I finally feel like I'm not as naive and helpless as I once was, when it comes to doctors and hospitals and the like.
Call me a slow learner. I know. It's taken me a while to get the hang of things.
But at last, I think I'm ahead of the learning curve, having reached a new level of competence and confidence when it comes to dealing with the health care system, knowing what information to ask for, and what question they will ask. It is good to be prepared.
When a doctor gives you a note or an order saying that you are to take your child for testing, there are certain questions that should be asked:
1. Is this a walk in place, or do I need to set up an appointment?
Usually a blood draw is just to a lab and you walk in and do it and are out of there in 15 minutes or less.
For a different type of test, you might have a "come anytime" situation. But if the test, however simple, is to be performed in a HOSPITAL, one needs to call and be on the phone for an interminable amount of time to pre-register for the walk-in procedure. That would have been last week when I took Eric for his X-Rays.
2. If the receptionist at the doctor's office says: "You are all set", what she really means is: You need to call the hospital and ask several questions, get pre-registered and be on the phone for an interminable amount of time with at least three different people in two different departments before they will know you and/or your child actually exist.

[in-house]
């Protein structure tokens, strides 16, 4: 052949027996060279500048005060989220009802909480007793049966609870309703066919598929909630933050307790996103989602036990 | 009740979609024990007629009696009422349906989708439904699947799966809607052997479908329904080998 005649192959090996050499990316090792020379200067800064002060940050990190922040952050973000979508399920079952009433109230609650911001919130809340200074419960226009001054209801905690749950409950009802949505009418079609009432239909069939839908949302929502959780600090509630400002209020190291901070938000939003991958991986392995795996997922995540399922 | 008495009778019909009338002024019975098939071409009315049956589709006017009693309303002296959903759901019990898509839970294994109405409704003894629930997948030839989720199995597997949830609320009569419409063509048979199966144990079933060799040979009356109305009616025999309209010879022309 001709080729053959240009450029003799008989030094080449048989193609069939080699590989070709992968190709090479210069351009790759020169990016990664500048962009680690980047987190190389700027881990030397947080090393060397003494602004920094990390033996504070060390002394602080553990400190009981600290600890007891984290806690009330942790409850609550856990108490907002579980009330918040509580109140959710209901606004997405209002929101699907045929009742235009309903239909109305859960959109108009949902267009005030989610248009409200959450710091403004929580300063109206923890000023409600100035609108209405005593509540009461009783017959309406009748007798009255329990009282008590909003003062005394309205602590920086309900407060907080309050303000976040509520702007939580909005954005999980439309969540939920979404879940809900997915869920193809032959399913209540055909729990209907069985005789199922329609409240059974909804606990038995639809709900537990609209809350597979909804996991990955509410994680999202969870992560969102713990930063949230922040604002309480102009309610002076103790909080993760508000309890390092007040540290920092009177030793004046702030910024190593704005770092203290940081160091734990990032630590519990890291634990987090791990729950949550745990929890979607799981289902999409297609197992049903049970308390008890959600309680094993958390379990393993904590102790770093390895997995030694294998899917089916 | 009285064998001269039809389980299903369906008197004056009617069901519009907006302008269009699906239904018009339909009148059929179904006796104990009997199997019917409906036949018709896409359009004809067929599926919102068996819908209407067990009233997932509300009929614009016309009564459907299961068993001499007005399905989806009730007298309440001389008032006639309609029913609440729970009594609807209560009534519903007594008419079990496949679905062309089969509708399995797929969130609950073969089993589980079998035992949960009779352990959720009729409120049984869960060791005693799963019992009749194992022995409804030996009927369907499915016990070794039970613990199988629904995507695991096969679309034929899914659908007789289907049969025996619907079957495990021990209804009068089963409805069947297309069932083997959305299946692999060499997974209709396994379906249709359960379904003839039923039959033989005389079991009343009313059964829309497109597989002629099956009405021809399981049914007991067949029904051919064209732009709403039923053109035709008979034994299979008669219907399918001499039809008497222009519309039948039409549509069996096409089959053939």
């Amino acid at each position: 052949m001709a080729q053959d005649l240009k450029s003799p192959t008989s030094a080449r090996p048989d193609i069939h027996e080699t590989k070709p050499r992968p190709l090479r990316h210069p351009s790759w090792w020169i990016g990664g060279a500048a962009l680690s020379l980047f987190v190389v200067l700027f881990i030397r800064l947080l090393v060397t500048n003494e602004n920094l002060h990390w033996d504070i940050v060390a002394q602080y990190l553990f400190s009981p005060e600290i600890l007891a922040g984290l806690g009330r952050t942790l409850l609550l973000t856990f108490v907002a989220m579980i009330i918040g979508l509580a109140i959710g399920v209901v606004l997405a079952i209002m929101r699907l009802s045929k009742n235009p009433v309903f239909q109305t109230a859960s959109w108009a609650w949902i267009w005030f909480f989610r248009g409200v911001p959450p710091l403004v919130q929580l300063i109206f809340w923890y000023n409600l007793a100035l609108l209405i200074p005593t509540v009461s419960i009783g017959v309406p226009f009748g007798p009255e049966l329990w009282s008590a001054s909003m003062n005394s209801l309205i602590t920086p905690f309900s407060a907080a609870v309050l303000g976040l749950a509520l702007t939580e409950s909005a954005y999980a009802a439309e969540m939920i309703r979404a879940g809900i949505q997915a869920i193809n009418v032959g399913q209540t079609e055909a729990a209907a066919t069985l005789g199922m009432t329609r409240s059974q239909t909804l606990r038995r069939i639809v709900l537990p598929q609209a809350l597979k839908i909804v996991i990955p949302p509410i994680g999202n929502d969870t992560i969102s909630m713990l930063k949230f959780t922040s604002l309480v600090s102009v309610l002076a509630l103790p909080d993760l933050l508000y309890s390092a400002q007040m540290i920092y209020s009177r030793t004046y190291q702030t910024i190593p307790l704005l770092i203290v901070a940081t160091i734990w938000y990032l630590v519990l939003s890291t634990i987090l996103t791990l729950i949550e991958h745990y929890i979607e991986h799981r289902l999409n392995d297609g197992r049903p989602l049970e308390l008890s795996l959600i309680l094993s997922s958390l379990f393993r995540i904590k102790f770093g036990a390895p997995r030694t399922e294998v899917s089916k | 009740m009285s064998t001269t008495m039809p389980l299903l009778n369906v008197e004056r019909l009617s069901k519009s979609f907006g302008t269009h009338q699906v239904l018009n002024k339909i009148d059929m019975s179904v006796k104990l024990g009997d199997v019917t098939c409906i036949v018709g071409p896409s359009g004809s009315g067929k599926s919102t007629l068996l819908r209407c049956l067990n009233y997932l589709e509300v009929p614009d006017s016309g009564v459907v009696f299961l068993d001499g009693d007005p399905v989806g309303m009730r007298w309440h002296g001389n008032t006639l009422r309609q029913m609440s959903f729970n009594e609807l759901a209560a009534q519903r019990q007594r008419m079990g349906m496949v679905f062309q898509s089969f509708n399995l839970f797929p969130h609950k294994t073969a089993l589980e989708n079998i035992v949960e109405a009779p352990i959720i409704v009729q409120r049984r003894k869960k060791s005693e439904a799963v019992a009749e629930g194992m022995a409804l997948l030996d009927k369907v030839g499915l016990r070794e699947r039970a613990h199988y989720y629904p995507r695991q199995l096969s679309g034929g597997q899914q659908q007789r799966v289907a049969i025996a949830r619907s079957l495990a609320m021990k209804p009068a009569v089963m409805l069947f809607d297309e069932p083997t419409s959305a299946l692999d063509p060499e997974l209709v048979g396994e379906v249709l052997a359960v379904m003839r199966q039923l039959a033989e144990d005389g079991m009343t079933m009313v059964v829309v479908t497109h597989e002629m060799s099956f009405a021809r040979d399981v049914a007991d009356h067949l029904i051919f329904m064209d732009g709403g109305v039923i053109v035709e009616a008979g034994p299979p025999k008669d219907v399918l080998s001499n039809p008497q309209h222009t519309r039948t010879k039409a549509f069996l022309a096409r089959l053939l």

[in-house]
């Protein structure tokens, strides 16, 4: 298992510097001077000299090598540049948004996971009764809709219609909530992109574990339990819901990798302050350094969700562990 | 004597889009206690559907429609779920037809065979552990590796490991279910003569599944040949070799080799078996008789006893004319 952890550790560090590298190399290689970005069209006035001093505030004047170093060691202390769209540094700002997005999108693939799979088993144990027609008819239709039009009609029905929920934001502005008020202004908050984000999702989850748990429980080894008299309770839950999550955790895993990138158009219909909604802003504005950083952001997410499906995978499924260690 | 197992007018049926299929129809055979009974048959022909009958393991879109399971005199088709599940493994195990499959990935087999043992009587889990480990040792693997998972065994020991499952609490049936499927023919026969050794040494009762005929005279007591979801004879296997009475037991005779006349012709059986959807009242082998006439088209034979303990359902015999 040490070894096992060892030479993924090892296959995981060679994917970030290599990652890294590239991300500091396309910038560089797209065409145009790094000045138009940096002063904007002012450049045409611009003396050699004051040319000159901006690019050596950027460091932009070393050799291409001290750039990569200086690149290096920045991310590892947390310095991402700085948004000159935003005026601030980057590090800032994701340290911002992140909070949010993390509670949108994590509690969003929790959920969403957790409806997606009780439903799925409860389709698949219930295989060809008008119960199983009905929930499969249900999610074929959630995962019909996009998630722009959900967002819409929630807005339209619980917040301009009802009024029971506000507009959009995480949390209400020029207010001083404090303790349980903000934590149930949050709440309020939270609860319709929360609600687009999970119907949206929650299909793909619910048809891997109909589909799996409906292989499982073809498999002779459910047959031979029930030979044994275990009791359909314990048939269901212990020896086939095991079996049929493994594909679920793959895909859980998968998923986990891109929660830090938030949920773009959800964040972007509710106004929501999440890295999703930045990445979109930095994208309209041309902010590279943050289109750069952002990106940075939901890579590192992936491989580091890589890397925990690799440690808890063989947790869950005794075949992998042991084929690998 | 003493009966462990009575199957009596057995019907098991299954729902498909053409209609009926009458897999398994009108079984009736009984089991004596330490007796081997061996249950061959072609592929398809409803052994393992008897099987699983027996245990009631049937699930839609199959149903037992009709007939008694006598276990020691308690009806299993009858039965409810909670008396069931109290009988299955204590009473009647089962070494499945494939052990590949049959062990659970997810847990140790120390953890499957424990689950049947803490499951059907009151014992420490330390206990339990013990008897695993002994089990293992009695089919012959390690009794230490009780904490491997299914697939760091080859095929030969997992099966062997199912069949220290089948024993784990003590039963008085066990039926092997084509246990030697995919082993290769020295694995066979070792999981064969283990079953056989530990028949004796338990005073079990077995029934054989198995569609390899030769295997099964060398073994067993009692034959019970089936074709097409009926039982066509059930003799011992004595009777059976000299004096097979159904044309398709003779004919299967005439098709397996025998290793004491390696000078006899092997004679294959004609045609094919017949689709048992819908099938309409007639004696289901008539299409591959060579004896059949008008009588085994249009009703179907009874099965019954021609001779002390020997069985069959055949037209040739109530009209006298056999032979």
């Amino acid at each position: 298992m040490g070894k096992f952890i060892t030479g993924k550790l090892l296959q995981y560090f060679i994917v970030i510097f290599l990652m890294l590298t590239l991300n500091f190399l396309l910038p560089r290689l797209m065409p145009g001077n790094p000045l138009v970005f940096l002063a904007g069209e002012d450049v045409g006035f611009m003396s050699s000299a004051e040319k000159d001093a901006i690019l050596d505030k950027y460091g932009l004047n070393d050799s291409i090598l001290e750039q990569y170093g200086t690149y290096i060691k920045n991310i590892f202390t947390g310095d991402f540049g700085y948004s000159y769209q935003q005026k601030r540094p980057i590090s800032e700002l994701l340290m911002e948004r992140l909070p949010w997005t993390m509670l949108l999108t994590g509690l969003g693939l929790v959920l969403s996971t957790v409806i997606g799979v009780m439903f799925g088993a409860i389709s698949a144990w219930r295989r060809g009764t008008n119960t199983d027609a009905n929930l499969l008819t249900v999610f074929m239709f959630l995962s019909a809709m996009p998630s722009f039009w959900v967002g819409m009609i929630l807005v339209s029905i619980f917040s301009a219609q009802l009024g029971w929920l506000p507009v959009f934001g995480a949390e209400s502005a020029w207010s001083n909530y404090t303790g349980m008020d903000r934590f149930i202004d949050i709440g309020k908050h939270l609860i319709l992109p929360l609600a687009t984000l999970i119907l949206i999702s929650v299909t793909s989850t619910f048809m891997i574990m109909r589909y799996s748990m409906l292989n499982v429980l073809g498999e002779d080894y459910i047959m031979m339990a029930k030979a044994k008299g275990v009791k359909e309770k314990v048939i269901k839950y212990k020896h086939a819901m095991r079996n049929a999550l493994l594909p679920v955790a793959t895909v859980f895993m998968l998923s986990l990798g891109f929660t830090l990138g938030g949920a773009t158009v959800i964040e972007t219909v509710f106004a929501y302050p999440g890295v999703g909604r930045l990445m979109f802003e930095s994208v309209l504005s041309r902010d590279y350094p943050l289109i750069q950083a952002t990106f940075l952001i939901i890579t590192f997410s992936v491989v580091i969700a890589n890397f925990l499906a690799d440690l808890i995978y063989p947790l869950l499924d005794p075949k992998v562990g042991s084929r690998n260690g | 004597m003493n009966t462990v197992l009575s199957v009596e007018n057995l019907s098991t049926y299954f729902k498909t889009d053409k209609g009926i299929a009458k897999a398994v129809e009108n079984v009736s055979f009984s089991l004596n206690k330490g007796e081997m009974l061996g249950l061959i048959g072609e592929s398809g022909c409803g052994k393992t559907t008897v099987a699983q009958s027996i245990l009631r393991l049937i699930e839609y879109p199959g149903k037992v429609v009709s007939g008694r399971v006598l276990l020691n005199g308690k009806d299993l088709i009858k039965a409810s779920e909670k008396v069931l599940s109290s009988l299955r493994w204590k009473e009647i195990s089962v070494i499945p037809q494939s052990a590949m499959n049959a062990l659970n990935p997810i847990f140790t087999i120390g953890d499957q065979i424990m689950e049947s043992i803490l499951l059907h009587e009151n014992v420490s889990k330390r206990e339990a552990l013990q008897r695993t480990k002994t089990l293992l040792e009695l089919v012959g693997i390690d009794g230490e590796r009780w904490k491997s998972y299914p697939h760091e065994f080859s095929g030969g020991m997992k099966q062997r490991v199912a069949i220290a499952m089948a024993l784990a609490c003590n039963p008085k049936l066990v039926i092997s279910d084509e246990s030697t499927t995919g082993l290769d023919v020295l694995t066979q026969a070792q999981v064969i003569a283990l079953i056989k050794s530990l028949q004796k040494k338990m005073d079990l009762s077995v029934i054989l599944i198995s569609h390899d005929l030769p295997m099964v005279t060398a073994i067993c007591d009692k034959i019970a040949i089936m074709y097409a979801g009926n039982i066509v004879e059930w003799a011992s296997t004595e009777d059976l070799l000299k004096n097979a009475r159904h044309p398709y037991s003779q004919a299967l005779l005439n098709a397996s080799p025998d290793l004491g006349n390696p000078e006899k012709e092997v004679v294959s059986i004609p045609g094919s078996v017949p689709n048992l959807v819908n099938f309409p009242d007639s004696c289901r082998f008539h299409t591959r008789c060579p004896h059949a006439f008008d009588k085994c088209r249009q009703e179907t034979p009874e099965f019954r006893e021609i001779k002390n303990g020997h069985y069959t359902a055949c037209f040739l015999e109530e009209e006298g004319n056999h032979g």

3. If you ask the receptionist who supposedly got you "all set" whether there were any special instructions such as not eating, or howling at the moon, which must be performed before said test can be accomplished, and she says "no, you are good to go!", do not believe her. What she really means is that you should call the hospital and find a person who actually works in the department where the test will be performed (such as for a sleep deprived EEG or an MRI) and ask THEM what special instructions might be. Such people will tell you to wake your kid up between 12 and 4 am and keep them awake without caffeiene or chocolate until the 9 am EEG so that they are incoherent at the time of the test. This means that not only is it a sleep deprived EEG for the kid, it's also a sleep deprived day for one lucky parent.
4. Despite all efforts at pre-registration, if one is pre-registering for TWO procedures at once, one has to talk to at least two different people in the same department and go through the same information twice.
5. None of this is any sort of guarantee that many of the above mentioned steps won't have to be repeated on the actual day of the procedure/s. So, it behooves to arrive a few minutes before the scheduled test time, just in case.
6. The question: "Your daughter's social?" is not an inquiry into her autism and social skills abilities, but rather a request for her social security number. (Hangs head in embarrassment after regaling the poor registrar with a litany of daughter's abilities....sigh.) Not so suave after all, I guess.